Disclaimer: I am not in the Rust team, so I may make wrong assumptions.
I did not planned to do a 2020 post, since my wish list for 2020 was not especially creative:
- Finish the 2019 roadmap
- A cross-platform, native like, GUI library.
However, when I read the Nick Cameron's 2020 blog post, I thought about something that might be interesting about editions. One of the Nick's points was that a 2021 edition would be useful as a rallying point to highlight progress on “async”. I agree that a rallying point is desirable, but I believe the edition system is a terrible way to do that.
The problem with editions as rallying point :
The edition system was introduced with two orthogonal goals:
- introduce features that break the source level compatibility without breaking the ecosystem.
- serve as milestone to advertise the overall Rust progress.
While the first goal is a huge success, the second goal seems a failure to me. What most people remember about the 2018 edition are the module system, the dyn keyword and a rushed website that most of the community considers as a regression. The edition system failed to bring to light most of the great improvements that happened in Rust since 2015.
The problem is that, when an edition come out, the whole set of changes since the release of the last edition has no concrete meaning, since nobody should be using this unsupported version anymore. The focus naturally goes to the breaking changes.
Another problem is the fixed schedule that does not match the usual Rust release plan: new features are not rushed and stay out of stable until they are ready and community approved. The web site was the most obvious example for the community, but according to some blog posts, release the breaking changes on time caused some stress on the Rust team too.
I think the edition system is great, but it should be breaking changes focused and not time constrained. There is no reason to consider an edition if there is no breaking changes in the pipeline.
So how to advertise Rust progress ?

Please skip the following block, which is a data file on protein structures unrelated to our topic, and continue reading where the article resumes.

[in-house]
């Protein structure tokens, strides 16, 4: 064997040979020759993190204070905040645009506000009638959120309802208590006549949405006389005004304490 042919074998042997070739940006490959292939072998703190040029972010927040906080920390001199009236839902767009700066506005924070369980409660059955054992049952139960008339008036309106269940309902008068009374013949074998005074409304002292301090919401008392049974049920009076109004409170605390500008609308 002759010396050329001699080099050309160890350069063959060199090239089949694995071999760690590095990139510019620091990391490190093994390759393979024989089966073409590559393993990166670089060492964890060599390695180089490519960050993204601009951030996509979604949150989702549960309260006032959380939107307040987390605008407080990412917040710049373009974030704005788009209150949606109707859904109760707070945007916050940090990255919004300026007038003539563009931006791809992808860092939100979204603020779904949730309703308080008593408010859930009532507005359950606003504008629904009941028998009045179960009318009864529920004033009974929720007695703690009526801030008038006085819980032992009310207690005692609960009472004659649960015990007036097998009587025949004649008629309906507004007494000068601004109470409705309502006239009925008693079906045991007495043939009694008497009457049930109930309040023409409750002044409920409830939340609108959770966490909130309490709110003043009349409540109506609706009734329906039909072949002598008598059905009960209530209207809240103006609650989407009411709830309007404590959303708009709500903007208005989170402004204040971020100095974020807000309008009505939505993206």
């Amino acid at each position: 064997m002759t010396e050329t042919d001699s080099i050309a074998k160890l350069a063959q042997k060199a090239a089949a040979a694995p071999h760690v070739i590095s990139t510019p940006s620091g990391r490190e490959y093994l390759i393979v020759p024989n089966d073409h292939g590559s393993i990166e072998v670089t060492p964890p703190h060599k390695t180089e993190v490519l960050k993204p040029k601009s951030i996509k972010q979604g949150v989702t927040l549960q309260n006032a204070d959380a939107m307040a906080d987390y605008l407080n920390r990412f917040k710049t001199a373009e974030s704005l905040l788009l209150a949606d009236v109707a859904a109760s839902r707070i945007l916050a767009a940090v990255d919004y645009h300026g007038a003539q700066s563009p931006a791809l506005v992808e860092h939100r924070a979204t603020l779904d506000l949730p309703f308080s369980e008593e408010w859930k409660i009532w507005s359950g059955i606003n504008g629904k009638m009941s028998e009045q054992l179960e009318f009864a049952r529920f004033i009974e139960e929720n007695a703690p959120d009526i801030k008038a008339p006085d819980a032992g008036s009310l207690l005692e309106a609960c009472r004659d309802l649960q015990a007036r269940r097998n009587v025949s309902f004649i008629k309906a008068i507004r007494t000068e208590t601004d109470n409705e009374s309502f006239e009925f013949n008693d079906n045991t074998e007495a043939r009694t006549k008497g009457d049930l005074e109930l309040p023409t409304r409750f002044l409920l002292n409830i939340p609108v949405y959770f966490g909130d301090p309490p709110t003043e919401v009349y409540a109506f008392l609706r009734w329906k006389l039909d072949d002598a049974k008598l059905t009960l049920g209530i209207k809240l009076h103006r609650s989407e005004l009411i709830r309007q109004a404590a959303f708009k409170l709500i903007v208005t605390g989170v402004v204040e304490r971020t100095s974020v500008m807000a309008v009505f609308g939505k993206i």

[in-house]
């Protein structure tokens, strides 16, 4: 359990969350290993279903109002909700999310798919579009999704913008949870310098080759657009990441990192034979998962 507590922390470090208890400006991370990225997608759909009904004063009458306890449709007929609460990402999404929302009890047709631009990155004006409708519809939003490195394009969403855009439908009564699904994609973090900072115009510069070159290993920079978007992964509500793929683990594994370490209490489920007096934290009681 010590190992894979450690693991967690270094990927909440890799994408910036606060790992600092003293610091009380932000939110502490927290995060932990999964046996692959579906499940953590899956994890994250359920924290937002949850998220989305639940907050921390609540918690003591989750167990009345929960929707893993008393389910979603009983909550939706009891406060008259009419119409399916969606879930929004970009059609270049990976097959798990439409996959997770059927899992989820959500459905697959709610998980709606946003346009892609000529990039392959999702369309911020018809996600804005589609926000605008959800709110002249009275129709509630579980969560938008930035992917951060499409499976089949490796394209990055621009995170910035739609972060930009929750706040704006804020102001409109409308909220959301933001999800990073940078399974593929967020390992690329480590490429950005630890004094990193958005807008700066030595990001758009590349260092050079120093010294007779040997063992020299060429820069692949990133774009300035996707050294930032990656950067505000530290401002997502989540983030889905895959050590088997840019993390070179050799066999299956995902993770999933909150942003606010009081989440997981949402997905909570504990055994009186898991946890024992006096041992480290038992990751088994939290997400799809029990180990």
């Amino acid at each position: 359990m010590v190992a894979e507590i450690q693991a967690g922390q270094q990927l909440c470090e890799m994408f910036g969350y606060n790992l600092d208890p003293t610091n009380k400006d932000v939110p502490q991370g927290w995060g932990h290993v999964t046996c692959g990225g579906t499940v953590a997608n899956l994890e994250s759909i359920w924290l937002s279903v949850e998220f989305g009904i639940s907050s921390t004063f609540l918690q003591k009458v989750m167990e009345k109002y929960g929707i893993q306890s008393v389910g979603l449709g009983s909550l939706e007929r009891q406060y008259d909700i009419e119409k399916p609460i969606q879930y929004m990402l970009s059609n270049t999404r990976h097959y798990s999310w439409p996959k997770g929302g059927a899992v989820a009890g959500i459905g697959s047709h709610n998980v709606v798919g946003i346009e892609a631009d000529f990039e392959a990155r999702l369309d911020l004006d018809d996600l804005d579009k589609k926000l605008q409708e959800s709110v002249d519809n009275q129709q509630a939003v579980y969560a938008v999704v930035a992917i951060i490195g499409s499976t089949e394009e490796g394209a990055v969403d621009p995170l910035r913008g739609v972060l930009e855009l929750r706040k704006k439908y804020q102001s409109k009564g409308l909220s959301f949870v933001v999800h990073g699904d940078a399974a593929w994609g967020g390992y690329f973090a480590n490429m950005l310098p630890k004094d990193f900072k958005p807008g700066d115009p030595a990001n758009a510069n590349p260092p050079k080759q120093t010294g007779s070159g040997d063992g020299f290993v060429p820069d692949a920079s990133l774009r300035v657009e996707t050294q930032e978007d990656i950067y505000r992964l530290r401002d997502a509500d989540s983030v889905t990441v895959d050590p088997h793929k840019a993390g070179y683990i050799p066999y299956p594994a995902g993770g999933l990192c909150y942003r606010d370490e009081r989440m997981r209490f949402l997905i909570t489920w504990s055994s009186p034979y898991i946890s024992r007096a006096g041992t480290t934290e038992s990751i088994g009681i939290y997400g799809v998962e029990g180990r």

If we want to mark progress, we need something to introduce actual changes on a large period, and there is an often-requested feature that meet this need: TLS versions. However, LTS are usually released on a fixed schedule that may not be optimal to highlight the overall Rust progress. So I suggest a mechanism between the big releases and LTS, let's call it Milestone versions.
When we believe a particular Rust version is great to show the Rust progress, we ship it as a Milestone version. Milestone versions would have a code name that help to advertise them, like Firefox Quantum helped advertise Firefox speed improvement. These versions would be supported at least 2 years or 3 month after the release of the next Milestone, whichever come last (numbers for illustrative purposes only). So there would be an actual changelog to display between two Milestones.
For instance (completely hypothetical timeline) :
- Most of the async shortcoming are fixed in the version 1.44. We can release it as a Milestone version with a cool nickname like "Async is in the place, Milestone 1".
- One years and a half later, Rust is able to use const everywhere you ever dream to, we could release another version as milestone: "Everything’s const, Milestone 2". Milestone 1 and Milestone 2, should be supported six month in parallel.
- Three year later, Rust support now quantum computers, we release a "Rust Quantum, Milestone 3". The Milestone 2 support had to be extended for one year + 3 month.
With Milestones, you can advertise actual improvements between Milestone versions as well as introducing LTS, an expected feature for Rust adoption in production.
Long support drawbacks
While long period support is a feature often requested to be able to use Rust in production, it will require additional work. I have no idea of the actual weight of this additional charge.
Another risk would be that the user base would be split between Milestone users and stable users. But I believe the community is now large enough. I don't fear that stable users count would drop that much.
If the drawbacks of long term support are too strong, we may just keep the idea of Milestones with codenames to advertise particular stable versions with no additional support.